As we read about Yaakov and Rachel’s relationship in Parshat Vayetzei, this is a good opportunity to talk about Yaakov’s inner strength when he meets Rachel.
The story of the first time that Yaakov sees Rachel is in Breisheet 29:9-12:
While Yaakov was still speaking with the shepherds, Rachel came with her father’s flock—for she was a shepherdess. When Yaakov saw Rachel, the daughter of Lavan, his mother’s brother, with the sheep of Lavan, his mother’s brother, he stepped near and rolled the stone from the mouth of the well. He then watered the sheep of Lavan, his mother’s brother. Yaakov kissed Rachel and cried in a loud voice. Yaakov told Rachel that he was a relative of her father, that he was the son of Rivka. She ran and told her father.
The stone that Yaakov rolled off the mouth of the well was not an ordinary stone. It was huge. Usually all of the shepherds had to remove it together.
According to Ramban, the Torah tells this story at length in order to let us know that “They that wait for the Eternal shall renew their strength.” (Yishayahu 40:31)
The fear of God gives strength.
Ramban continues: Yaakov is coming from the journey and he is tired. Yet he alone rolls away the stone, a task which required all the shepherds. The many shepherds and all the watchmen of the three flocks of sheep could not shift the rock.
Yaakov had an inner strength that he didn’t even know that he had in order to accomplish the extraordinary.
On October 7, we saw a tremendous amount of strength from our soldiers as well as from civilians. Although the soldiers didn’t even know what exactly was happening in the south, they went down and fought as best that they could, killing many terrorists. The soldiers focused on what they needed to and got the job done. Somehow they found their inner strength like Yaakov did and saved many lives. Civilians as well helped get as many people out of harm’s way as possible by driving participants away from the party or by protecting the people who they were with in the shelters. Without their strength many more lives would have been lost.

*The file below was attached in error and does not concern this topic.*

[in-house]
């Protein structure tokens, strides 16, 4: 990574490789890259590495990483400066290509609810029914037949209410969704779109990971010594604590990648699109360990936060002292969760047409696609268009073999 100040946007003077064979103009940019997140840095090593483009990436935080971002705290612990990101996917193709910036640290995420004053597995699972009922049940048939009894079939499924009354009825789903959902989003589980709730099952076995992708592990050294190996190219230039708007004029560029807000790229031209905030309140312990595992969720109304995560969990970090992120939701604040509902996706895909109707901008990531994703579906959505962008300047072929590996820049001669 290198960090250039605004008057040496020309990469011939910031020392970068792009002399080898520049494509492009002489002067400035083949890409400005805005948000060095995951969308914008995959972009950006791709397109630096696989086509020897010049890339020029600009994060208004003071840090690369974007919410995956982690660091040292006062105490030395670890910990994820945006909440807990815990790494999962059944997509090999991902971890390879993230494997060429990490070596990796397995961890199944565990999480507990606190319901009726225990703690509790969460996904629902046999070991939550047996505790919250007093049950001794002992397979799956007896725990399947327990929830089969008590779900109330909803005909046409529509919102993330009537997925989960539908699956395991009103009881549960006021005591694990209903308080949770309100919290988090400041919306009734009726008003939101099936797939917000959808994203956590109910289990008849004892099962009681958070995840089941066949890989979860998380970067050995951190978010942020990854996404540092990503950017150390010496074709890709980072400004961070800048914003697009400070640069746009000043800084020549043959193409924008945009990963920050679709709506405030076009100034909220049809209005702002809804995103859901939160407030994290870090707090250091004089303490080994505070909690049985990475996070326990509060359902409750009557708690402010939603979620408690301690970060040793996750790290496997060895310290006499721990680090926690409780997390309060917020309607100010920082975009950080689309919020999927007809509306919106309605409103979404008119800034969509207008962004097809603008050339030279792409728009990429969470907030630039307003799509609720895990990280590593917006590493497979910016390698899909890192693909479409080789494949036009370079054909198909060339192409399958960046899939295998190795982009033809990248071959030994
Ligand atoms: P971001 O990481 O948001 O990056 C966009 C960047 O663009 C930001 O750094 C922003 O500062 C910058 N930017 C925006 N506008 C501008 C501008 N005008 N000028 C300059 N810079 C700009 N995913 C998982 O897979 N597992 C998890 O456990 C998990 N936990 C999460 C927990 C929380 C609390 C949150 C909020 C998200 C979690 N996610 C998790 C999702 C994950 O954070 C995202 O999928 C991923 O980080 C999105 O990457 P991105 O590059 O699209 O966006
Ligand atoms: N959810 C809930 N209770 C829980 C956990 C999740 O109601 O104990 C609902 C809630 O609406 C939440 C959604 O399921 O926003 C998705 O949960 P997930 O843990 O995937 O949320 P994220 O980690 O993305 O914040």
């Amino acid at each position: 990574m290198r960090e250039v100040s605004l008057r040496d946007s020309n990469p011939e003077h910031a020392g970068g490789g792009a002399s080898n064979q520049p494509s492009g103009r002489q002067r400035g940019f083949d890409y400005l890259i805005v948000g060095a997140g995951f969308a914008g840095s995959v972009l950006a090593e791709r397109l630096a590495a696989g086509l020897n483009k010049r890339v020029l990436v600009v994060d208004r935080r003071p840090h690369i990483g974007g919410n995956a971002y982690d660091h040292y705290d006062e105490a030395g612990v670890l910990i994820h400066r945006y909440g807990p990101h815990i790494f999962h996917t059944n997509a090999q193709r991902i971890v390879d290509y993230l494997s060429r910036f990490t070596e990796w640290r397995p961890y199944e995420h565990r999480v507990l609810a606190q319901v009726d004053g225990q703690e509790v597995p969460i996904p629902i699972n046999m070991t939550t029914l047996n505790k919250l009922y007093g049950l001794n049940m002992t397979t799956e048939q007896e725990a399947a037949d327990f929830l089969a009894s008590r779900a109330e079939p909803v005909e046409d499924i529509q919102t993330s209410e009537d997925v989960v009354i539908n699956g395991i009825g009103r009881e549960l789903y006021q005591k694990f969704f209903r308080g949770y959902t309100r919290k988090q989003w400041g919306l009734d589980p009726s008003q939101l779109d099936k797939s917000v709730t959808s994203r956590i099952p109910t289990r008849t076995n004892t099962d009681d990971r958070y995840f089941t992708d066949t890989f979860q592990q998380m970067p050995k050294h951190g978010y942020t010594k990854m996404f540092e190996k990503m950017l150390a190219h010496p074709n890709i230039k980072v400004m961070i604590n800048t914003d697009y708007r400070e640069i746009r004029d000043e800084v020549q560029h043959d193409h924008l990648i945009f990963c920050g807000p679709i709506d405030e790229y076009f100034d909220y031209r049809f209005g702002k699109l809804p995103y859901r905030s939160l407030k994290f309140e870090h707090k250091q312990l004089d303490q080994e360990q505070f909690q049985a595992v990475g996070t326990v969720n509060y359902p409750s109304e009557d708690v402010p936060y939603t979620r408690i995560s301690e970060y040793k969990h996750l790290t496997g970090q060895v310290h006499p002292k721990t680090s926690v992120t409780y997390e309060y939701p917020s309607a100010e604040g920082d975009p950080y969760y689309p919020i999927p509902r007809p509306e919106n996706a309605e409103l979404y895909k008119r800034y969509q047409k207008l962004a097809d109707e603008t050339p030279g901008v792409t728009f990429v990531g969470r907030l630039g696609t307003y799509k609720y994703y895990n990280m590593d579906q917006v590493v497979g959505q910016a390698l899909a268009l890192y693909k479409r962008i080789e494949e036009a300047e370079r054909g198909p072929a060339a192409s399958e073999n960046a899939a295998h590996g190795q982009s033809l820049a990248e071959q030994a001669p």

As we recite the blessings upon arising in the morning- we should add special kavana, intent when we say: Baruch Atah HaShem Elokeinu Melech HaOlam HaNoten Layaef Koach, Blessed are You, Hashem our God, King of the Universe, Who gives strength to the weary.
May we learn from Yaakov and from our brave soldiers to look for our inner strength and may we all have the energy to get through this war and overcome all of the challenges that we are facing.
As we recite in Tehillim 29:11:
HaShem Oze L’Amo Yiten, HaShem Yivarech et Amo BaShalom, May God give strength to His people; May God bless His people with peace.